When it comes to claims to fame or brushes with opportunity, I'm pretty much a 'glass half empty' kind of girl and thinking back on some of the opportunities I not only refused, but sniggered at in girlish disdain, well, older and wiser I find my inner lioness starts banging her head on a brick wall, which is a tragic thing for a majestic creature to do. I am not in a position to say 'wow I did that', because there was always more I could have done, and didn't.

I can sing. I know I can sing, and mimic. You want someone else's singing voice, I've got it. Classically trained for a while, I am only now skimming the top off a full three octave range, due to the fags (ciggies to my US friends). Did I do anything about it when I was a UK size ten (that's US size 4) who could stick one leg behind her ear standing up? Did I heck, I went chasing bikers up Box Hill.

I know I can stand on stage in front of thousands. Its amazingly freeing, like performing a piece to the clock on the back wall - like talking to a stranger on the phone, or anonymous blogging, you can be who you damn well please, ride the atmosphere and run with it, like being in a nightclub you are NEVER going to go back to, with people who are never going to recognise you, you can let your inner daredevil out to play. Somehow performing to half a dozen people involves being yourself - being vulnerable - much harder to do.

We did a play at senior school (yes ok big cringe but theres a point) and I had one of the smallest parts, got all the laughs and had half a dozen teachers who normally ignored me, come up and suggest RADA. Did I even look the prospectus up, in the library? Don't make me laugh.

I did an audition for one of those 'star maker' blokes in Ealing, late seventies. He made a million constructive comments like 'we'll have to work on your sight reading', and then invited me back, started talking about finding my style and getting me work. Did I go? Hah.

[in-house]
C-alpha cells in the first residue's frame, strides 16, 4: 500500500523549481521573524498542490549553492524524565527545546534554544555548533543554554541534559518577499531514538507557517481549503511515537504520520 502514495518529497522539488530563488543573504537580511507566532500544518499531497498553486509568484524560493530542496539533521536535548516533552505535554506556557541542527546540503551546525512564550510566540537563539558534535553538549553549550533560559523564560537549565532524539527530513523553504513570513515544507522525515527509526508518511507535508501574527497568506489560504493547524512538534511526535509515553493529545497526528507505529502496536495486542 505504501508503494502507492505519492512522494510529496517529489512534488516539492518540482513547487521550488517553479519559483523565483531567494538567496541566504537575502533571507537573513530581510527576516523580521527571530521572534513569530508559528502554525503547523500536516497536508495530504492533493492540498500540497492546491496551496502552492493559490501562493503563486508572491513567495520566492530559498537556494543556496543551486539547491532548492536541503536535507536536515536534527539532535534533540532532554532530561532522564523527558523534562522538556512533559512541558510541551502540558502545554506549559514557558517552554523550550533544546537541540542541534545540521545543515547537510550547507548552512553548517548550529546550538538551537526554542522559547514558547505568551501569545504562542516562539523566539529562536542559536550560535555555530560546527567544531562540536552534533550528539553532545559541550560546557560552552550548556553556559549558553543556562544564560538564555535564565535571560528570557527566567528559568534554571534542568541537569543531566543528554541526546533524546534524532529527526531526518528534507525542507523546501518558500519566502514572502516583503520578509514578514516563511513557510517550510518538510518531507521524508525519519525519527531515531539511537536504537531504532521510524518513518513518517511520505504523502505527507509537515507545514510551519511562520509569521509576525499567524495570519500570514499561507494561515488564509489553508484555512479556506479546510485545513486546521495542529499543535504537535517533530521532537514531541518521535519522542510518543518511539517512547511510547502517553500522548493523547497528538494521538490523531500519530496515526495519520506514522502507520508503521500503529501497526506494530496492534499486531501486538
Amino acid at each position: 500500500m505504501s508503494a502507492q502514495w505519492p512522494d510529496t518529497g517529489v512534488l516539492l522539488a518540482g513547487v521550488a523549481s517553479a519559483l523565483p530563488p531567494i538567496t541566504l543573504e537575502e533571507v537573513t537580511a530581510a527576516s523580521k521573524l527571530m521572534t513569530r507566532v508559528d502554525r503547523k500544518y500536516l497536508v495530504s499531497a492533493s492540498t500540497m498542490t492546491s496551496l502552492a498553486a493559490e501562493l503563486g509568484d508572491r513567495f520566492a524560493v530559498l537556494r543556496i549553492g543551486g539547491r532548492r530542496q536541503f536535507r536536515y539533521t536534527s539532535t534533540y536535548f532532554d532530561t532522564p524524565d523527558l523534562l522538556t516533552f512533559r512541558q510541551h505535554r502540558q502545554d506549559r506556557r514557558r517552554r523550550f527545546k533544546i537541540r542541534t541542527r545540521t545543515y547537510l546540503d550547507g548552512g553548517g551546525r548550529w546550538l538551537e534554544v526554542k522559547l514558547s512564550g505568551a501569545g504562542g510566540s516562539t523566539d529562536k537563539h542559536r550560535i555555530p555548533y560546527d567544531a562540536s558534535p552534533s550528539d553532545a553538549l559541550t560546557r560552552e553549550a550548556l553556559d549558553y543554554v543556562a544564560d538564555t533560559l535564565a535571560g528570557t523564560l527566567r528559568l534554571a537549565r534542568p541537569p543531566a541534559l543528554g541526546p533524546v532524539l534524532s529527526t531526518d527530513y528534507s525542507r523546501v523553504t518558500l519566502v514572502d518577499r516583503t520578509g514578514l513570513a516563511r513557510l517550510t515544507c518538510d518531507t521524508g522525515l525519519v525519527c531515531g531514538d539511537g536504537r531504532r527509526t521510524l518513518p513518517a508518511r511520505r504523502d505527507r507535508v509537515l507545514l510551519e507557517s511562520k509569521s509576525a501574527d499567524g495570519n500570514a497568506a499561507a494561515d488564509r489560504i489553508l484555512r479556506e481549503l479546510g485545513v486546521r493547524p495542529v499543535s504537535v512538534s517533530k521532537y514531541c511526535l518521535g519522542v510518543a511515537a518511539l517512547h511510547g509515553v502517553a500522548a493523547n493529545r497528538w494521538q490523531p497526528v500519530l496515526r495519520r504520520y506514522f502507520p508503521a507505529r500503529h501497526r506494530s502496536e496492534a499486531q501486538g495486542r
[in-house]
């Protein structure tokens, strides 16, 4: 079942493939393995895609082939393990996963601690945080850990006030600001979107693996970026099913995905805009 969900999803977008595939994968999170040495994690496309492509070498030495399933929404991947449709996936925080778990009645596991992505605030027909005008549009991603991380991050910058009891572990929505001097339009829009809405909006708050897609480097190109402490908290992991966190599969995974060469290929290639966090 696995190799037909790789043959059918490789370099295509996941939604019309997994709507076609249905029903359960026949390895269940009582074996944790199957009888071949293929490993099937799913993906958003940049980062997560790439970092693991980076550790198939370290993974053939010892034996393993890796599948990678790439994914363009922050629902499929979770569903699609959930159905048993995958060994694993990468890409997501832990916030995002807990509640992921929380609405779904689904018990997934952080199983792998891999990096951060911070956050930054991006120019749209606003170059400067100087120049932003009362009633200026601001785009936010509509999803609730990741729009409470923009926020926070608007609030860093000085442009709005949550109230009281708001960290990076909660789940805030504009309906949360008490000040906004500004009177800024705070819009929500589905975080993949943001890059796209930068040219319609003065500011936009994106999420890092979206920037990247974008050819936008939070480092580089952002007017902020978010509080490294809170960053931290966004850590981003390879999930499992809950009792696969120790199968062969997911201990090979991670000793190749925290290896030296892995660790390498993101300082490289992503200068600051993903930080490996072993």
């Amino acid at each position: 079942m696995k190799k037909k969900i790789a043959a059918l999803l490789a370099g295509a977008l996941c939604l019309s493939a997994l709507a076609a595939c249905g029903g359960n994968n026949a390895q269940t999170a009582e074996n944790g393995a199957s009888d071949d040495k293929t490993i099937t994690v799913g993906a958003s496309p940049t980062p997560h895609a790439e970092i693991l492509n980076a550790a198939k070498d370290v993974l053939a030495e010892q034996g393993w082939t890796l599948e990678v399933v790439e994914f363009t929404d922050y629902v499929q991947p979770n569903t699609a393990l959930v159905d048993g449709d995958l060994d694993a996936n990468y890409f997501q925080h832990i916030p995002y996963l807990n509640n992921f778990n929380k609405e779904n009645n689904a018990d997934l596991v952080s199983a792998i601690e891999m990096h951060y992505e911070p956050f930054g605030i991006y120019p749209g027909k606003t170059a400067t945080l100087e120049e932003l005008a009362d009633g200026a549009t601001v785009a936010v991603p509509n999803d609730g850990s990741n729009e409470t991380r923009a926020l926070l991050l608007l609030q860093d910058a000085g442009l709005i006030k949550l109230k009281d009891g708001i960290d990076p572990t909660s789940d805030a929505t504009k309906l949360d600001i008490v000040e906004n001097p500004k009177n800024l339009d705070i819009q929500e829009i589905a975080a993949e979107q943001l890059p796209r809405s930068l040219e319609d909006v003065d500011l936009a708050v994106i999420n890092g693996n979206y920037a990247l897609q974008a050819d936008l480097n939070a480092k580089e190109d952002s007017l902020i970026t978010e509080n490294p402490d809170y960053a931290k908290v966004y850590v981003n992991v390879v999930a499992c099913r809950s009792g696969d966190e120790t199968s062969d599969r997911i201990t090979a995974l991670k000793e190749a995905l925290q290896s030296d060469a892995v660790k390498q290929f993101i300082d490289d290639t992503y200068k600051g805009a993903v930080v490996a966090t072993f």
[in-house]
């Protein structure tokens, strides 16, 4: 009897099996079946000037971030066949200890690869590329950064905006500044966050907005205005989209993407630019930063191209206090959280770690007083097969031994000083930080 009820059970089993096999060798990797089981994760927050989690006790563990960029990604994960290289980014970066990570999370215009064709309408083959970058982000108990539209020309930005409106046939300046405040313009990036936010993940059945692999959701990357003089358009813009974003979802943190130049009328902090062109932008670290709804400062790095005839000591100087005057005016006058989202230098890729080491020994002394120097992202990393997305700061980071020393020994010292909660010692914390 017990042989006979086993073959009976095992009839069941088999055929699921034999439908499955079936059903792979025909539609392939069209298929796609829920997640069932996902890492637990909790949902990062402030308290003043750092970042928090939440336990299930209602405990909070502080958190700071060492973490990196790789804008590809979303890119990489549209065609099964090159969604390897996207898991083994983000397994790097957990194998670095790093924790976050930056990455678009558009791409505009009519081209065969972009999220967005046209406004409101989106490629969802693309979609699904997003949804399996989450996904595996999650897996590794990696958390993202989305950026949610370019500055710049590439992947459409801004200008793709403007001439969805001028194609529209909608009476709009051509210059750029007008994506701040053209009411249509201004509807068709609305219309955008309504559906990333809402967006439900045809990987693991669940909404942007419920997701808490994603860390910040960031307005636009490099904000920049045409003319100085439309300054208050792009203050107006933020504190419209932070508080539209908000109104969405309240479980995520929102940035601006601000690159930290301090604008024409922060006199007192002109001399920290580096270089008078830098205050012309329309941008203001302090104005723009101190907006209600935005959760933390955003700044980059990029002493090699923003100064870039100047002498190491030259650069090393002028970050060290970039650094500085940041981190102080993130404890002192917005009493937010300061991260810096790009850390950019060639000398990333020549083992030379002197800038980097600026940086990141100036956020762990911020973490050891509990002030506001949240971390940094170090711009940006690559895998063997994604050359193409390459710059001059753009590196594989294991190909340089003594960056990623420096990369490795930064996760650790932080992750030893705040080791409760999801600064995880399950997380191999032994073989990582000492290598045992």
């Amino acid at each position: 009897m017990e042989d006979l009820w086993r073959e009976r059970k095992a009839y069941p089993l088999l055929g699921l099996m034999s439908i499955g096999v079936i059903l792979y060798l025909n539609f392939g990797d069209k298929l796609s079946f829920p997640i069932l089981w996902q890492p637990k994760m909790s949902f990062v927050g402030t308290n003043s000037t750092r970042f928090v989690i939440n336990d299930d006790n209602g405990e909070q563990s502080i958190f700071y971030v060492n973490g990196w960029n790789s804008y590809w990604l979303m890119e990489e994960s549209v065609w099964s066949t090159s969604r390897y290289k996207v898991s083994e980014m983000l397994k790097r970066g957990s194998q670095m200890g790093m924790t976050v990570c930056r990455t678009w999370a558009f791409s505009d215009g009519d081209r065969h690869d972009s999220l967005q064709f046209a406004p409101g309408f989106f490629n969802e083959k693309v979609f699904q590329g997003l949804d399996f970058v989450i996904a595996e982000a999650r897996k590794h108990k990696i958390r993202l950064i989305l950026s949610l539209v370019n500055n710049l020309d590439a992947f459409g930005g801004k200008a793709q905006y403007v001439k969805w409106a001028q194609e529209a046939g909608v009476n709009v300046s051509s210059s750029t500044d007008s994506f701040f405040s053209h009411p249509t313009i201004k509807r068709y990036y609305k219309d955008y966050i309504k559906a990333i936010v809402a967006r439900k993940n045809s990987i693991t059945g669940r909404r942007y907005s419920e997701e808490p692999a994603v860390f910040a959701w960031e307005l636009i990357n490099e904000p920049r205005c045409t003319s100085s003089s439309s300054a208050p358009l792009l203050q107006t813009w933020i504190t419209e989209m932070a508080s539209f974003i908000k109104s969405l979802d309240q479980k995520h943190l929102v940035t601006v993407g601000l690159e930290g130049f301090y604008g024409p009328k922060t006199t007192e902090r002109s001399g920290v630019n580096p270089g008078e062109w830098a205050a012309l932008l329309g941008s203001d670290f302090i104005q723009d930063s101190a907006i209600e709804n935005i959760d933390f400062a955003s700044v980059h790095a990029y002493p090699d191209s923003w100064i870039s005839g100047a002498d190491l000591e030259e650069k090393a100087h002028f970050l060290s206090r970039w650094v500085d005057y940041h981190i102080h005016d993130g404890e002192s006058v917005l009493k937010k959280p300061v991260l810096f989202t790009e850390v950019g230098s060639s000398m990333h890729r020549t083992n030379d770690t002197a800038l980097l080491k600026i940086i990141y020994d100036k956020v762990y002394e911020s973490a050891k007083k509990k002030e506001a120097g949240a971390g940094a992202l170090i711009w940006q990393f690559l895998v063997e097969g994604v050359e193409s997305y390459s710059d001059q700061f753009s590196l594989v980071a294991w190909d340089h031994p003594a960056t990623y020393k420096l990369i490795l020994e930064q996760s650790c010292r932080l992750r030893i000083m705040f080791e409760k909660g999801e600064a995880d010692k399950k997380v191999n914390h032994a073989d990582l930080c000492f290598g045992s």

Early eighties, boredom and lack of cash meant catching the bus to the BBC bar at White City - free entry to employees and subsidised drinks. Three times, some promoter sent his heavies over to say Mr 'somebody' would like a word, would I join him at his table. Nineteen years old and terrified of Mr somebodys - the kind that wore expensive heavy overcoats and kept them on in a bar - I refused to go, saying I had never heard of him, or that if he wanted to talk to me, he could come to me, same as the minders had managed. Bye bye whatever opportunity that was, although at the time I suspected it was the chance for a quick trip to the moors in the boot of someone's car. I was with a particularly narcissistic friend - I was meant to be her tag-along, not the other way round, and she refused to come with me so I'd be safe, so I bottled.

Dancing in the aisles at a Duran Duran concert I had the chance to go backstage after - I didn't do it.

Same again at Nine Below Zero.

Heres the capper - Status Quo, four of them, had the bench on the BBC bar balcony one night. We didn't know, and a friend and I wandered out there for some air. Heading for the edge of the balcony, we were interrupted by a cheeky comment - "Nice view!" and turned to see these beautiful, piercing, laughing eyes; two gorgeous, very famous faces tongue-in-cheek and looking for banter. I may have raised my eyebrows in respect for their nerve, but thats all I saw - nerve and brass neck, and my own panic. I think my smiling reply was something along the lines of 'dirty old buggers'.

Thats my claim to fame. I once stared down Status Quo and called them dirty old men. What a clever girl.

Okay so I didn't really want to be a groupie, ta very much. Not my cup of tea, but thats an awful big jump to a conclusion, and what I suppose I mean is that I erred on the side of cowardice, calling it rigid propriety, far too many times.

It doesnt matter now. Well it matters, I'm older and way more daring, but how shall we put this - not dressed in such saleable packaging any more. The time is past.

At 44 years old I am slowly letting go of the last wish not already deleted from my fantasy 'one day' list - to learn to play the alto sax. Someone found a way to take a lump of metal and pour pure sex into the sounds it makes - I adore the saxophone, its just beyond sleazy, but would you pay to watch an unknown granny strut the stage making hot sex pour from an instrument?

No, thought not!

The strangest, most condemning factor in all this is the freedom, that its too late to berate myself for all the chances I turn down from here on in. Its like this whole amazing, wonderful world with a siren call has been there through a wide open doorway, waiting for me to have the guts to step through and see if I sink or swim. Its almost like someone has closed the door now and locked it, and instead of mourning, I am relaxing that all that 'shall I - shan't I' business is over, and I can go and make the tea.

I wonder if the word 'chicken' is going to be on my gravestone one day................

12 August 2005

Catch 22

Doris has tagged me.

I usually like being tagged - firstly it says that someone wants to see you waffle on about yourself (and I love waffling on!) - secondly, if the questions are personal (and lets face it, most memes are all about me, me, and more me) then being tagged avoids the sensation of grandstanding - of actually volunteering to go on about oneself. Tagging eliminates the issue of ego, for me, anyhow.

Ok so I am a bit odd.